Radiohead, as you probably know, is a Very Influential Band. Now that it’s sold its In Rainbows album online by letting fans name their price, should we expect everyone else to do likewise? Will Wilco do it, but from a distinctly American starting point? Will Coldplay give its music away in a manner that’s kind of pretty but far less interesting than when Radiohead did it?
If they did, it wouldn’t keep them from making rent. Not so for lesser-knowns. In Philadelphia Weekly, musician Michael Alan Goldberg enters the debate with a particularly lively “open letter to Thom Yorke.” He describes his view of the post-In Rainbows scene:
I can’t tell you how many MySpace messages I’ve gotten in the past couple weeks asking, “Radiohead gave away their new album for free. Why can’t you?”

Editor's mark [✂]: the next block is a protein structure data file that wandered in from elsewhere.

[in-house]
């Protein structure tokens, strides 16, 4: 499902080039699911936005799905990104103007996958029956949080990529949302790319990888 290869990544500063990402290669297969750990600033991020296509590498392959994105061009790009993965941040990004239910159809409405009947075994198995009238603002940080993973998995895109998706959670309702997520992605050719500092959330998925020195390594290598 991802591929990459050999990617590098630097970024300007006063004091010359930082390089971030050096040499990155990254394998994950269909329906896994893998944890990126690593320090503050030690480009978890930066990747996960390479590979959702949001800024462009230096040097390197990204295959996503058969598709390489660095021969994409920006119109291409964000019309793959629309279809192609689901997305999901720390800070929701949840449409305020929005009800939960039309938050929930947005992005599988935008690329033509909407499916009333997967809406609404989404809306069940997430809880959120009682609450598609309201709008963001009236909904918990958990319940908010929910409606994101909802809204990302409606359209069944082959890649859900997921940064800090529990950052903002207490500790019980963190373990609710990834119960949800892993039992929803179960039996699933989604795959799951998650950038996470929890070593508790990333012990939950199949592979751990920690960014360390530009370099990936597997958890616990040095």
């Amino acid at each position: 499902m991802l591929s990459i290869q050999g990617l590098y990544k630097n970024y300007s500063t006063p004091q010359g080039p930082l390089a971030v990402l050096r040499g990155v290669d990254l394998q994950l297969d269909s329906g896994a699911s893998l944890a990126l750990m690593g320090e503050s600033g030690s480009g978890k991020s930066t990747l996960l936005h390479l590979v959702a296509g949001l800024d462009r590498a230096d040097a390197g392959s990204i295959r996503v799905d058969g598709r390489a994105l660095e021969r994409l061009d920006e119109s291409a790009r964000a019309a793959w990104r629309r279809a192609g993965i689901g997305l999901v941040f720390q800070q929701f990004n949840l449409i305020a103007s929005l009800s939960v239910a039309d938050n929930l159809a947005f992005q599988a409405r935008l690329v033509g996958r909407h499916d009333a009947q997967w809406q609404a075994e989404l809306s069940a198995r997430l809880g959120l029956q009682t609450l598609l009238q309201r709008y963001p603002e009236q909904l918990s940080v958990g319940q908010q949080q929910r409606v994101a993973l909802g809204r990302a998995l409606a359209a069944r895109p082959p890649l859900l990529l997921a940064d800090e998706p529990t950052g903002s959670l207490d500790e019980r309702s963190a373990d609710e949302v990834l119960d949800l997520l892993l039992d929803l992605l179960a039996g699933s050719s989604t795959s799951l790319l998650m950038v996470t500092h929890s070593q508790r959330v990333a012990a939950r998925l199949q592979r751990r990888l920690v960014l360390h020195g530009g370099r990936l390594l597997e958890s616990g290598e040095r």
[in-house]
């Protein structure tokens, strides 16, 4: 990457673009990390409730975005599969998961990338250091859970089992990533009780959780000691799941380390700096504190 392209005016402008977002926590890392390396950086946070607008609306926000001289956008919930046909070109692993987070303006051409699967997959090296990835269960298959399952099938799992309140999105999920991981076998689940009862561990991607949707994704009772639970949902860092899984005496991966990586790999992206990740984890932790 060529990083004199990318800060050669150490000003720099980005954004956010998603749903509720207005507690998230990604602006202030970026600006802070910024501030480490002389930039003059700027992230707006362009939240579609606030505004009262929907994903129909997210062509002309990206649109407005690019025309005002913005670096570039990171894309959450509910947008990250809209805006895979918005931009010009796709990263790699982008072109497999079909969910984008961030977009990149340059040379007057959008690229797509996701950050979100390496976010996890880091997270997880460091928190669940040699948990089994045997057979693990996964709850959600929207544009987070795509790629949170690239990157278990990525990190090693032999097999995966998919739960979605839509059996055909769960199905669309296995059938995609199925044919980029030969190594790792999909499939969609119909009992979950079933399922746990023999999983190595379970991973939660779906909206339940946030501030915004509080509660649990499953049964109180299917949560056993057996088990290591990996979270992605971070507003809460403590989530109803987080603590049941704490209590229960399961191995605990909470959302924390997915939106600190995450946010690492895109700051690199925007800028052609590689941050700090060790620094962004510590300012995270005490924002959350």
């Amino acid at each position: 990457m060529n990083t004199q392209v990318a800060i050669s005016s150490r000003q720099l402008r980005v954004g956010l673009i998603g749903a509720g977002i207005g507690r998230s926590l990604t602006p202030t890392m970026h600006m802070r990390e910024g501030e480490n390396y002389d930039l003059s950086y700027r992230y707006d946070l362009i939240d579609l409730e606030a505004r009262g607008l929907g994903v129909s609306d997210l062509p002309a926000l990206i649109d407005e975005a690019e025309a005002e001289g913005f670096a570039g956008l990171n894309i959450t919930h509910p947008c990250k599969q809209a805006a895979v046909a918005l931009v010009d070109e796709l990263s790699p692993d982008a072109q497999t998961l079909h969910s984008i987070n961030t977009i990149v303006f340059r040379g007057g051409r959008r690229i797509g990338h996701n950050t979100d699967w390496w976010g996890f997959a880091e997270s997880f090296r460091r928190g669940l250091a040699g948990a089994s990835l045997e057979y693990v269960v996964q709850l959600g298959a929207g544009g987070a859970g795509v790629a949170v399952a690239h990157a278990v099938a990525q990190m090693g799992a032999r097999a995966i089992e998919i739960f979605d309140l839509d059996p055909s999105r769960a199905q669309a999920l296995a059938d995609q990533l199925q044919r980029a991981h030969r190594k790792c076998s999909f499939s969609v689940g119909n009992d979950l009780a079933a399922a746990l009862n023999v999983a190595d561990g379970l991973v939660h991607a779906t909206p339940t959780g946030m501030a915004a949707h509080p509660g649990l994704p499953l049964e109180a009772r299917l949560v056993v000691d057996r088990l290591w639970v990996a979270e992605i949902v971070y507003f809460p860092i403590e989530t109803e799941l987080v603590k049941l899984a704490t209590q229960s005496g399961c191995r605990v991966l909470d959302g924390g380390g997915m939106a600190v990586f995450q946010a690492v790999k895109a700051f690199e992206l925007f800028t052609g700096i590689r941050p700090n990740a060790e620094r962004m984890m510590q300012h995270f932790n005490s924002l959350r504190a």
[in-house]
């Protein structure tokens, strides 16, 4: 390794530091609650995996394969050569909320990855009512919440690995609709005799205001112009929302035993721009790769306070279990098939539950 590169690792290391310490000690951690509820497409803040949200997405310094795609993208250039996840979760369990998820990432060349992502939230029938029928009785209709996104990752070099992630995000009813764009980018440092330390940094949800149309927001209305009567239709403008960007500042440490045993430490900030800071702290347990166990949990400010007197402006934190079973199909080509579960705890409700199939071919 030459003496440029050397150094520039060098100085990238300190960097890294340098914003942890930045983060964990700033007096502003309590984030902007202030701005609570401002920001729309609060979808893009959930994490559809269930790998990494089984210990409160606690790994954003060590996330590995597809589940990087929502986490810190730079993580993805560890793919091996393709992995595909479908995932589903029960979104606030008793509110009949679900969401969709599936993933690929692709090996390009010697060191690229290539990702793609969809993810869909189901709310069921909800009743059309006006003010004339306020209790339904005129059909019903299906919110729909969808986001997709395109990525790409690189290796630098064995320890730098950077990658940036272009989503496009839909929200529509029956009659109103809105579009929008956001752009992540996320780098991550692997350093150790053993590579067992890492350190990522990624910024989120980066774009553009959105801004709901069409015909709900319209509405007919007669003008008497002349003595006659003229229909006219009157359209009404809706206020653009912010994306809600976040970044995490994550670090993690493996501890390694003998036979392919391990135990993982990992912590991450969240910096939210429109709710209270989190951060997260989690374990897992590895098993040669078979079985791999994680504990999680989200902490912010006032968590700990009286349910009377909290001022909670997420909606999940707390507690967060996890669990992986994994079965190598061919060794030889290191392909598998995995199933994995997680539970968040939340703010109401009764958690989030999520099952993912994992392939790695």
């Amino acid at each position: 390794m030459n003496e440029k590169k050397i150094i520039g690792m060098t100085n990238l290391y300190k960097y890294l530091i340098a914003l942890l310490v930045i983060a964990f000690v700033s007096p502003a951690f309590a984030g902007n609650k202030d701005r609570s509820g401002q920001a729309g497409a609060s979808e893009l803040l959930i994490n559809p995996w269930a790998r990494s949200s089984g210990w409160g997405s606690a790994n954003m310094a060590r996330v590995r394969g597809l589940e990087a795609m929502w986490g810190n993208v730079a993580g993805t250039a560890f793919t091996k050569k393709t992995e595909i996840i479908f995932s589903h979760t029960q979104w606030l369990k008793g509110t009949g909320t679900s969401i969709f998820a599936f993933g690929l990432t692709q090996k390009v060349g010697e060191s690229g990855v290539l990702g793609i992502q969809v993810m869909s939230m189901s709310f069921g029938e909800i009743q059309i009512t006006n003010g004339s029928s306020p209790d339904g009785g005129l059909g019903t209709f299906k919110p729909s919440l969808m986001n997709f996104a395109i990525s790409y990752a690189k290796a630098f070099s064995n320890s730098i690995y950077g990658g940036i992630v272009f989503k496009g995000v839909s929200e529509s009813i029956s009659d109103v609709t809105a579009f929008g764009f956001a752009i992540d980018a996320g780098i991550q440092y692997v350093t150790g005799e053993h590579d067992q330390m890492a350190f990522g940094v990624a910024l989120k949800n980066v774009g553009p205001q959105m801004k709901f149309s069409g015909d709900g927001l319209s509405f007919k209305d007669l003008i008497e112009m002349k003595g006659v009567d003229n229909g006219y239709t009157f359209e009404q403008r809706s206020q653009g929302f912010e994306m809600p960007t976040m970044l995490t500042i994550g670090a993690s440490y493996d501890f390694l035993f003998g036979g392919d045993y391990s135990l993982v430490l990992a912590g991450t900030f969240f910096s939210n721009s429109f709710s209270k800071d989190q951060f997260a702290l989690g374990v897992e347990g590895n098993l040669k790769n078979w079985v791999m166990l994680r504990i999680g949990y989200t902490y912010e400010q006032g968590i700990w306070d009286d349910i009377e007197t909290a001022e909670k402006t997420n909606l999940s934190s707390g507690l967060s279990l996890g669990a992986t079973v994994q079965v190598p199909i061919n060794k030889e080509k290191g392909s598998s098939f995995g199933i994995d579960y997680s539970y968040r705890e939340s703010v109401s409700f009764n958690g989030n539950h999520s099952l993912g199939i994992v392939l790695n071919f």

Because it’s what I do for a living.
The other day a kid came up to the merch table where our new clearly marked $8 CD was and said, “I’ll give you $2 for it.”
This isn’t Priceline, bozo. I gotta eat.
A few weeks ago, Radiohead removed the album download from its site. It may be that music history will judge this episode as groundbreaking, like OK Computer. Or maybe we’ll forget about it entirely, as we’ve already forgotten Hail to the Thief.